With the hot stove season and baseball’s winter meetings inching ever so closer, there has been a huge amount of chatter and speculation among followers of the Dodgers surrounding potential trades or the addition of a few free agents. But while the squad will indeed have a slightly different look come spring, there’s a pretty good chance that management builds the 25-man roster from the existing framework within the organization. Last week, general manager Farhan Zaidi addressed the media, stating that he thinks the roster won’t need much work.
“For what it’s worth, it was worth all the while
It’s something unpredictable, but in the end is right,
I hope you had the time of your life.” ~Green Day
Longtime readers of my column may remember that last year, I used a song to encompass thoughts I had about any Dodgers doings and happenings. I felt it fitting to bring that back for this column, and as Green Day so often does, wrote lyrics to capture exactly what I was feeling.
One day after managing to halt all of the momentum of the Astros, the Dodgers have decided to employ the exact same batting order which served them success in Game 4, but this time Los Angeles will lineup behind resident ace Clayton Kershaw.
Did the Dodgers win Game 1 of the World Series? Yes. Did Chris Taylor and Justin Turner homer? Yes. Clayton Kershaw pitched a gem, but quite possibly the most important part of the whole thing was the crowd. Dodger fans flocked by the thousands to Chavez Ravine on Tuesday night to witness a game that had the possibility to be one of the most historic nights in Dodger history.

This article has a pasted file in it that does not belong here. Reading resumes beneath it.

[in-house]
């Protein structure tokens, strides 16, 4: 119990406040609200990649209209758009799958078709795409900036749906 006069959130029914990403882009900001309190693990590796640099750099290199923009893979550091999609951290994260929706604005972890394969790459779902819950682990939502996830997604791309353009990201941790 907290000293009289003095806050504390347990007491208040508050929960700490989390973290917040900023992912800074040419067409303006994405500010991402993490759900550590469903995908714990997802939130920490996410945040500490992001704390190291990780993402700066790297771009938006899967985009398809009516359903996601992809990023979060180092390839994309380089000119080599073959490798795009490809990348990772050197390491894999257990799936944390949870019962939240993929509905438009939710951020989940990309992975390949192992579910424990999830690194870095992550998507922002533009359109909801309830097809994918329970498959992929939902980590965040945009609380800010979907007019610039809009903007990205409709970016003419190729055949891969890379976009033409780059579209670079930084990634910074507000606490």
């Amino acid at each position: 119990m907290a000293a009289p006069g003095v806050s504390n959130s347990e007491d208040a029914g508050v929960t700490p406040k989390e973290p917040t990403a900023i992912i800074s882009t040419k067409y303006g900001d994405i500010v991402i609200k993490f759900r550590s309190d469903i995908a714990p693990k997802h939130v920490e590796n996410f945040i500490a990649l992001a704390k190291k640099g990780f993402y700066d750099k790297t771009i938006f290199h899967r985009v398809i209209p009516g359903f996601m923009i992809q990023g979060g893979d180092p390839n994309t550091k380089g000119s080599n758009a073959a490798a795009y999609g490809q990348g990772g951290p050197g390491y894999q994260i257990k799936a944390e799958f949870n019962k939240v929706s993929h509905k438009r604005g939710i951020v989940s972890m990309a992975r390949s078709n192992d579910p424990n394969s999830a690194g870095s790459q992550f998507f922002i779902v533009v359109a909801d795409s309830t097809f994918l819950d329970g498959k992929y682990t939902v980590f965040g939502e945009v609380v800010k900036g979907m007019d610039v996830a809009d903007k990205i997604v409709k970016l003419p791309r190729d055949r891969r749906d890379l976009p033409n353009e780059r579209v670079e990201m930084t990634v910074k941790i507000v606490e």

When I initially sat down to take a few notes for the statistical end of today’s column, my intention was to create a theme centered on the advantages the Astros have over the Dodgers in the 2017 World Series—at least on paper, anyway. The problem I had, however, was no matter how far I would stretch certain theories and statistics, I simply could not come up with more than just a few factors which favored the Astros, all bias aside. Even the Houston offense, as prolific as it was this year, doesn’t have a significant edge over the Los Angeles crew.
Heading into the deciding Game 7 of the 2017 ALCS on Saturday evening, the most popular talk among fans of the Dodgers seems to be revolving around which American League club provides the more favorable matchup for Los Angeles. Plenty of different criteria is being thrown around and about—regular season stats, managerial success rates in the postseason, who plays better in certain weather—just to name a few. But at the end of the day, playoff baseball is such a completely different animal, as it’s almost impossible to predict the mindset of the team which will take the field in the opener.
So much is made of the Dodgers‘ payroll, and how they should be the best team in baseball, because they paid for it. This is a fair assessment, but it’s also so much more than that.
We’ve all heard the narratives. The Chicago Cubs are 5-0 in elimination games. Clayton Kershaw can’t deliver in the crucial postseason game. But finally, this year is different. The Los Angeles Dodgers, after a 29 year drought, are returning to the World Series, defeating the Chicago Cubs by a score of 11-1.
Just one day after the Dodgers failed to clinch a World Series berth by sweeping the Cubs in the 2017 NLCS, skipper Dave Roberts and his coaching crew have decided to revert to a similar right-handed based lineup which secured victories in the first two games of the series.